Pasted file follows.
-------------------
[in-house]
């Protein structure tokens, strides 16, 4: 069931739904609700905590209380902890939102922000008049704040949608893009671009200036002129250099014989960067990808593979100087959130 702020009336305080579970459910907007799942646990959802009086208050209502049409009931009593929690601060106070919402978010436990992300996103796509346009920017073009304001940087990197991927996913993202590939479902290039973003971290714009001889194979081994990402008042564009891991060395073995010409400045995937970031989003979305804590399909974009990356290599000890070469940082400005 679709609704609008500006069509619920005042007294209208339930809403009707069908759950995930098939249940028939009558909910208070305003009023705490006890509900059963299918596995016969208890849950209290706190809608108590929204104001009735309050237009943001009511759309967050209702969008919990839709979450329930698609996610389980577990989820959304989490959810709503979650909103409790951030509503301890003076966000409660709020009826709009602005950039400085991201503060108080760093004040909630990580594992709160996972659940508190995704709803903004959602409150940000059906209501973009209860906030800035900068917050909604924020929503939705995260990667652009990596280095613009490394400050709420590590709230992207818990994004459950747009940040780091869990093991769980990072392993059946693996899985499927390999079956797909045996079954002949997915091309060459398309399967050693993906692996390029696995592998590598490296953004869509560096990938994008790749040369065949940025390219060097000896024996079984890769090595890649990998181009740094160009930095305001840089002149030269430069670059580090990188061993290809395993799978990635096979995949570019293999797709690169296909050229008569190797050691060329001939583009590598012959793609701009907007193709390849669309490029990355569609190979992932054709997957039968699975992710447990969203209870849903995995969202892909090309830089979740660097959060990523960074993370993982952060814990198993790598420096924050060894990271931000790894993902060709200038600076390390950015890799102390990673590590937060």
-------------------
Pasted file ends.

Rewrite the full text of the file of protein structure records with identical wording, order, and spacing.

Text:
[in-house]
């Protein structure tokens, strides 16, 4: 069931739904609700905590209380902890939102922000008049704040949608893009671009200036002129250099014989960067990808593979100087959130 702020009336305080579970459910907007799942646990959802009086208050209502049409009931009593929690601060106070919402978010436990992300996103796509346009920017073009304001940087990197991927996913993202590939479902290039973003971290714009001889194979081994990402008042564009891991060395073995010409400045995937970031989003979305804590399909974009990356290599000890070469940082400005 679709609704609008500006069509619920005042007294209208339930809403009707069908759950995930098939249940028939009558909910208070305003009023705490006890509900059963299918596995016969208890849950209290706190809608108590929204104001009735309050237009943001009511759309967050209702969008919990839709979450329930698609996610389980577990989820959304989490959810709503979650909103409790951030509503301890003076966000409660709020009826709009602005950039400085991201503060108080760093004040909630990580594992709160996972659940508190995704709803903004959602409150940000059906209501973009209860906030800035900068917050909604924020929503939705995260990667652009990596280095613009490394400050709420590590709230992207818990994004459950747009940040780091869990093991769980990072392993059946693996899985499927390999079956797909045996079954002949997915091309060459398309399967050693993906692996390029696995592998590598490296953004869509560096990938994008790749040369065949940025390219060097000896024996079984890769090595890649990998181009740094160009930095305001840089002149030269430069670059580090990188061993290809395993799978990635096979995949570019293999797709690169296909050229008569190797050691060329001939583009590598012959793609701009907007193709390849669309490029990355569609190979992932054709997957039968699975992710447990969203209870849903995995969202892909090309830089979740660097959060990523960074993370993982952060814990198993790598420096924050060894990271931000790894993902060709200038600076390390950015890799102390990673590590937060």